Known as the City of Lakes, Udaipur is often hailed as the gem of Rajasthan, in the country’s northwest corner. Unlike much of that immense, arid state, which encompasses the inhospitable Thar Desert, Udaipur is dotted by manmade lakes—the most beautiful of them Lake Pichola, its sparkling, peaceful blue waters reflecting many an ornate palace. There’s an undeniable romance about this city, and from the rooftops gazing out over the gleaming centuries-old havelis and their intricate carved balconies, the labyrinthine streets and the hilly horizon, you’d almost think you were in an old European city—until your eyes rest on the turrets or soaring temple behind you.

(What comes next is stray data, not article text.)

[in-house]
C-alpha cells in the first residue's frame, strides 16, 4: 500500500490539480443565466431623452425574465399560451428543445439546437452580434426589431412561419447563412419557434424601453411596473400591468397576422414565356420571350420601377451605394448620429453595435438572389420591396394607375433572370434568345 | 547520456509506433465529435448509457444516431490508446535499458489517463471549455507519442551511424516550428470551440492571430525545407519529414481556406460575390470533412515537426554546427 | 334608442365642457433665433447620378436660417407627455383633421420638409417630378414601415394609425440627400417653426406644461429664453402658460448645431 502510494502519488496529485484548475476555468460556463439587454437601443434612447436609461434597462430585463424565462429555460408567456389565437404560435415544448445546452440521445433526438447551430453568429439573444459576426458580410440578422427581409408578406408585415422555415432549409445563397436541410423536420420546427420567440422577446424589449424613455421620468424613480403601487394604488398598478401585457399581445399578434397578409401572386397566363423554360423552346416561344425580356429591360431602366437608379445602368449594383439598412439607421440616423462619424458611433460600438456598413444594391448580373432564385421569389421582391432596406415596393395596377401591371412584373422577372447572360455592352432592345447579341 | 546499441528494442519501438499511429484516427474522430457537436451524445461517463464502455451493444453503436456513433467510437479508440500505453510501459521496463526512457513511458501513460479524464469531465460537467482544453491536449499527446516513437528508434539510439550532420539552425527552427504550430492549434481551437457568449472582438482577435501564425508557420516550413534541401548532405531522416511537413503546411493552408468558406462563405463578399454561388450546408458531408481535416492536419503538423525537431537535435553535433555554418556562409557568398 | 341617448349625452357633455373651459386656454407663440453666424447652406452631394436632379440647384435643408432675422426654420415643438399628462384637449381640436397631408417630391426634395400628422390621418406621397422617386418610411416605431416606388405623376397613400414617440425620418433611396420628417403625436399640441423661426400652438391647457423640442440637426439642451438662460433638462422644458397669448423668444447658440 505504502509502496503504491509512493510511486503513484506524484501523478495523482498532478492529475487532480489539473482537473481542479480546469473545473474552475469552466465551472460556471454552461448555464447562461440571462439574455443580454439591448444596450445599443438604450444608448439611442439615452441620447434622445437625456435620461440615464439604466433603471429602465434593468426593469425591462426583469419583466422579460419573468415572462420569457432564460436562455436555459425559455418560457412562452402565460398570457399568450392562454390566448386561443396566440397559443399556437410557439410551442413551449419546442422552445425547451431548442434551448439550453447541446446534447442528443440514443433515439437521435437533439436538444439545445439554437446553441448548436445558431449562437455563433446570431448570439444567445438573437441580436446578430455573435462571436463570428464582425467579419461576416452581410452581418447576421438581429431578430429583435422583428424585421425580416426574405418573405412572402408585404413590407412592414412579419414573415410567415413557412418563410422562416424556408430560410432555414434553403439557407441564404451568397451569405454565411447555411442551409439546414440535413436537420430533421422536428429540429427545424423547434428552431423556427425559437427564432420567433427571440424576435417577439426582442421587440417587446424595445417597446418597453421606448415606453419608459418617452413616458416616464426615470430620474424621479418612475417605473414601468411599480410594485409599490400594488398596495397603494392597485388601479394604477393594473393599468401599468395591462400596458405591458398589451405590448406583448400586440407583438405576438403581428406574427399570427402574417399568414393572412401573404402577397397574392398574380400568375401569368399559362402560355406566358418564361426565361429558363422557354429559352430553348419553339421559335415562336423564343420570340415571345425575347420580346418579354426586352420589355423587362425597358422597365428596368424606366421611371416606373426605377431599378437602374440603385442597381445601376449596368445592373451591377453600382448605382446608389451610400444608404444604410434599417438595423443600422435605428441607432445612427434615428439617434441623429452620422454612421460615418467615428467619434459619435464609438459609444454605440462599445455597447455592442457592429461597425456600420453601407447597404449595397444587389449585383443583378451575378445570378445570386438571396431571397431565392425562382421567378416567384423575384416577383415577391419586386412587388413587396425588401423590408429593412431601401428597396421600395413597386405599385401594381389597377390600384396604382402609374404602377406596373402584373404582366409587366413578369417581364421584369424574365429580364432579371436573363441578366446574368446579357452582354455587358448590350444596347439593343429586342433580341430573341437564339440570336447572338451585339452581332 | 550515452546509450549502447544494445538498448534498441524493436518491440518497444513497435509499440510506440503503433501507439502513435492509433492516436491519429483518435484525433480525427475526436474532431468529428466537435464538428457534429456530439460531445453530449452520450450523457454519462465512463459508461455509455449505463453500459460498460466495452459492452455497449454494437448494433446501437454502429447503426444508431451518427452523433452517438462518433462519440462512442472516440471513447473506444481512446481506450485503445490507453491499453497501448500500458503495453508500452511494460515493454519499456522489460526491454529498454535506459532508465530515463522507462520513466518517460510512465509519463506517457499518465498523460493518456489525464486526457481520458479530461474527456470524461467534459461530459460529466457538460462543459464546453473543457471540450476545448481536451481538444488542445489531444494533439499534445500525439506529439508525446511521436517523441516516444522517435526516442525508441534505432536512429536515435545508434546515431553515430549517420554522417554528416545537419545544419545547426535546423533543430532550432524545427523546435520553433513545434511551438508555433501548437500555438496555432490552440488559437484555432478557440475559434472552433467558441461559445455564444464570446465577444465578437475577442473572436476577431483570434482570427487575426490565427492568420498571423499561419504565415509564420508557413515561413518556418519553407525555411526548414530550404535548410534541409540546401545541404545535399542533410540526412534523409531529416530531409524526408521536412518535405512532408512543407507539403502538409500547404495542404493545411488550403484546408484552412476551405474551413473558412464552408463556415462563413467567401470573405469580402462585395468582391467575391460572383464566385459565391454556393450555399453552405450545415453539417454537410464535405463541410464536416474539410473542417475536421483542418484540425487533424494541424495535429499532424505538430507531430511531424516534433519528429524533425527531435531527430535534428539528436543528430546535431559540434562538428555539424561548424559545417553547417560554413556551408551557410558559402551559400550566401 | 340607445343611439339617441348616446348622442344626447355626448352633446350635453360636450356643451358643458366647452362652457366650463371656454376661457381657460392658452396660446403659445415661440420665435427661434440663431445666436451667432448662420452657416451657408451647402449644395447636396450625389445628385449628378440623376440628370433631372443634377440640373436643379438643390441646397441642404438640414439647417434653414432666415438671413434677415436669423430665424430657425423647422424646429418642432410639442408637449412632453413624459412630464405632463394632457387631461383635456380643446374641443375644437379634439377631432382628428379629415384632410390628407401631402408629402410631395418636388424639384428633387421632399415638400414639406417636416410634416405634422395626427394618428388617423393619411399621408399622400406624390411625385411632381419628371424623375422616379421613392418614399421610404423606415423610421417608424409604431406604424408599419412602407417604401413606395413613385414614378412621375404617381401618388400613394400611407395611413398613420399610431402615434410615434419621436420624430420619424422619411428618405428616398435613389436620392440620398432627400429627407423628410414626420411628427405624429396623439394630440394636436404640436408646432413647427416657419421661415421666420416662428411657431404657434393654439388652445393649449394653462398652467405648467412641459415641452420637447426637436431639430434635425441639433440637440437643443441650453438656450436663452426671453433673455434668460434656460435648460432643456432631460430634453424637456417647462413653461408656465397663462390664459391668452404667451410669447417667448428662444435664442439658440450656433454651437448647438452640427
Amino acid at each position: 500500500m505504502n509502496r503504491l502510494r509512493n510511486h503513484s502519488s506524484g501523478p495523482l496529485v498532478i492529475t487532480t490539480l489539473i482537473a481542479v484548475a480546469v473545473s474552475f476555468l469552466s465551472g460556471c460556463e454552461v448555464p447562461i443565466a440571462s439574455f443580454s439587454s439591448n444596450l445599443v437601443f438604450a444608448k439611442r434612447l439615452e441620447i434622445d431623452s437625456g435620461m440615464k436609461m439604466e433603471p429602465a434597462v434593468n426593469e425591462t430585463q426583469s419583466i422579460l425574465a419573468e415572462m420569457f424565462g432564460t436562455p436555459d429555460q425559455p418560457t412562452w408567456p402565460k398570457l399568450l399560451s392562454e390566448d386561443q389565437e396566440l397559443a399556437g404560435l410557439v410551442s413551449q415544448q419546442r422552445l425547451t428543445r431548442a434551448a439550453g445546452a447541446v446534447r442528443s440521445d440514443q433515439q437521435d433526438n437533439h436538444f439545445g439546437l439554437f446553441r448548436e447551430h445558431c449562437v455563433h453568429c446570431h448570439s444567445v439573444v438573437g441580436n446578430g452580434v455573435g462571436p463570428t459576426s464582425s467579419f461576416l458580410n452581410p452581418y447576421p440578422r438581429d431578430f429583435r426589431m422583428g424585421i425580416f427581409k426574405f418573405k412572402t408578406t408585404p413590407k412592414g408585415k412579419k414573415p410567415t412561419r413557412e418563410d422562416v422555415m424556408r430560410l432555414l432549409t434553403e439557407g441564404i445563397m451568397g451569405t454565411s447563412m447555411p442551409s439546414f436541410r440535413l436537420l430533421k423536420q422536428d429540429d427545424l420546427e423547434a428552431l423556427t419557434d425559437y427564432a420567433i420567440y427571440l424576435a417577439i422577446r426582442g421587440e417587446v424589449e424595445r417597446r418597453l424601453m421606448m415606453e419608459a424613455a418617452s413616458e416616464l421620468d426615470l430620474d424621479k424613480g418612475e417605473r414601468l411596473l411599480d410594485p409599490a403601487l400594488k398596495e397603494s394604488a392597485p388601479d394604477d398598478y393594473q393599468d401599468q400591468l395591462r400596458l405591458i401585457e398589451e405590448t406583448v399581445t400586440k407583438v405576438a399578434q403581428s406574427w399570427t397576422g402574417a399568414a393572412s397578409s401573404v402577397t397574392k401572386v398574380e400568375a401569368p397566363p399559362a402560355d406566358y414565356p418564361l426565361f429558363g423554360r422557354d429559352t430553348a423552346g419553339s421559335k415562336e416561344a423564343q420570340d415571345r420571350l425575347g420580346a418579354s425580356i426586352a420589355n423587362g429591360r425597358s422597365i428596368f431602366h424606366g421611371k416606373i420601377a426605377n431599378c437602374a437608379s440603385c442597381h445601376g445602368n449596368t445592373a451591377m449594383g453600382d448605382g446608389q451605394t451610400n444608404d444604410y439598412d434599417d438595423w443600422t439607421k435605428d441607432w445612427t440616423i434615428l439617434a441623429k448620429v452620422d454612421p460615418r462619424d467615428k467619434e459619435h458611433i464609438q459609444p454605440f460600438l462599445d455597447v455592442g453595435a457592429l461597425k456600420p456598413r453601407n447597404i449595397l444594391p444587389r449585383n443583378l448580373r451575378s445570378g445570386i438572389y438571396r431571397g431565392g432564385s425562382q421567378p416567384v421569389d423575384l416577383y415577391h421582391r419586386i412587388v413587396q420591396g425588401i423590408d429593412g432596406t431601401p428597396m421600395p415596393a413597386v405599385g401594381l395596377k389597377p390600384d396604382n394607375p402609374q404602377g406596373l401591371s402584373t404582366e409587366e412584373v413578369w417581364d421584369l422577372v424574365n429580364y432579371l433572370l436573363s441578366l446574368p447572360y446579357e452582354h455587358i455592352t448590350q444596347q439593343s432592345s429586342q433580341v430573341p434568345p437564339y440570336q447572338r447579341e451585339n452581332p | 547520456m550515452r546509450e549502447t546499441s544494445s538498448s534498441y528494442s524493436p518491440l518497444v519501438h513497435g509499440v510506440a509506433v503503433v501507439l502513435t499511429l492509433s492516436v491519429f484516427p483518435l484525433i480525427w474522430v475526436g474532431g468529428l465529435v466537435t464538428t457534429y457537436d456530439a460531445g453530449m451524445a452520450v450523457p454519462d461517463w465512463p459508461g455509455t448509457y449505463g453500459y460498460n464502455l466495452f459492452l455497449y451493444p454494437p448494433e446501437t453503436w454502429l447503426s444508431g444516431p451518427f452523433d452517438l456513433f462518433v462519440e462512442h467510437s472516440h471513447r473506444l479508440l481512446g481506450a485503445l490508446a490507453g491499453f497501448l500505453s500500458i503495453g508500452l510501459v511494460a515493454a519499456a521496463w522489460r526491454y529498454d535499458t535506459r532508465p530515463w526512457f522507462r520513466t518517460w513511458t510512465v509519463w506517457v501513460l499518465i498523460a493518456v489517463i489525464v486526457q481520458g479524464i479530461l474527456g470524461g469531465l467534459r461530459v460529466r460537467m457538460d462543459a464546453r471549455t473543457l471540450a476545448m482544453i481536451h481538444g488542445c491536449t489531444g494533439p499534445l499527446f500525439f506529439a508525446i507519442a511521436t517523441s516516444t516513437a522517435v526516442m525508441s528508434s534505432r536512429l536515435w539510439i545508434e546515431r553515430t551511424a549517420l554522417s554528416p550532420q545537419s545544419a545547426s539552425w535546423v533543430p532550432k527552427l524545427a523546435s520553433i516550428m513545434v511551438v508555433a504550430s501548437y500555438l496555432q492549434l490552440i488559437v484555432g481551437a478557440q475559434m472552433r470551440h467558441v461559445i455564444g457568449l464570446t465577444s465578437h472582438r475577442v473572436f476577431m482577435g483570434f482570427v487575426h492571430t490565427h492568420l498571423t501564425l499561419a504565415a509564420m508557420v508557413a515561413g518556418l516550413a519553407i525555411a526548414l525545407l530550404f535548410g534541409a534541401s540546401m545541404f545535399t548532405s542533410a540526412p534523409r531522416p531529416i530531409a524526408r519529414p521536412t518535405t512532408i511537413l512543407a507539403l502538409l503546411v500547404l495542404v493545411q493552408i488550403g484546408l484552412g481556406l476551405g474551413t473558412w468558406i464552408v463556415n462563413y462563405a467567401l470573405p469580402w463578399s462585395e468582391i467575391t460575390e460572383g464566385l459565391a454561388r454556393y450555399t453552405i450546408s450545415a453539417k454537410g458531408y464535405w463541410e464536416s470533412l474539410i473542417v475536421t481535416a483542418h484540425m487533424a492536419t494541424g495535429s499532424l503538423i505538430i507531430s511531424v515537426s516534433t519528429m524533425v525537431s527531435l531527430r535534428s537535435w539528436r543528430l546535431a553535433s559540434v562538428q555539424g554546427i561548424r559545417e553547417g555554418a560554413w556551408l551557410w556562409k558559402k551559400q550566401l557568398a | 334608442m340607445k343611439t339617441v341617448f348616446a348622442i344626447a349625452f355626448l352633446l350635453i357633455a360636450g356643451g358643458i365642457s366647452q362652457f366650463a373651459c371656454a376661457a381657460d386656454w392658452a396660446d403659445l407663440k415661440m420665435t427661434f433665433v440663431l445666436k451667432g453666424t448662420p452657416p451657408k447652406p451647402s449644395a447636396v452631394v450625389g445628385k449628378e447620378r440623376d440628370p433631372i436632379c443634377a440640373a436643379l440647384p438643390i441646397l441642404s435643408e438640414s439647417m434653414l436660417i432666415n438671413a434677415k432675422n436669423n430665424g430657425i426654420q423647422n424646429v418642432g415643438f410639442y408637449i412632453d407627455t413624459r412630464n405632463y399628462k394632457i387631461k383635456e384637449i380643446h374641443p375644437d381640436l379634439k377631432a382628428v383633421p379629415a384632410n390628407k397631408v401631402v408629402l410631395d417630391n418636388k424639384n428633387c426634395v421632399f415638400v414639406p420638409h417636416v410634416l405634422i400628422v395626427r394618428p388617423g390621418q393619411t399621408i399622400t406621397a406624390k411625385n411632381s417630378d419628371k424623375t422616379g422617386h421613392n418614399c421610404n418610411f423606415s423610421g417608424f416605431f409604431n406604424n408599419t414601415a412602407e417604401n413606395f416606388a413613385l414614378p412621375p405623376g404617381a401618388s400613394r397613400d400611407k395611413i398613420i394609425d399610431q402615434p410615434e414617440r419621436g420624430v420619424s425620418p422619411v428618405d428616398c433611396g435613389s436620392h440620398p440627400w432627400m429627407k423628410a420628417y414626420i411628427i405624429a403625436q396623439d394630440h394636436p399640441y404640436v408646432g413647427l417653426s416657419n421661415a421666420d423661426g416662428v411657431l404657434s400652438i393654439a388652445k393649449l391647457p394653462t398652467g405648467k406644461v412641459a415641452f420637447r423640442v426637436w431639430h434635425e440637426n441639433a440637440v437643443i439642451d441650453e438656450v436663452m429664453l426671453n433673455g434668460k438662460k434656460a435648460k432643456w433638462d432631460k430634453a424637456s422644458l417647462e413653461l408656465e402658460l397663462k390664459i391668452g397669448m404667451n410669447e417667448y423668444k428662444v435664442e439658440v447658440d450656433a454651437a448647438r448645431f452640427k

In Udaipur the pace is slow, the weather balmy, and the food, like everything in India, reflective of its unique history: Founded by the Sisodia dynasty in 1559 as the new capital of Mewar, the south-central region of Rajasthan, Udaipur still has a cuisine dominated by Mewari influence, which in turn was dictated by the area’s rugged topography and harsh climate. Expect interesting dishes incorporating hardy indigenous ingredients like legumes, wheat, gram (chickpea) flour, garlic, curd, and coriander in delicious ways. In this snapshot we examine three typical dishes of the region, beginning with its famous three-in-one signature meal, dal baati chorma.

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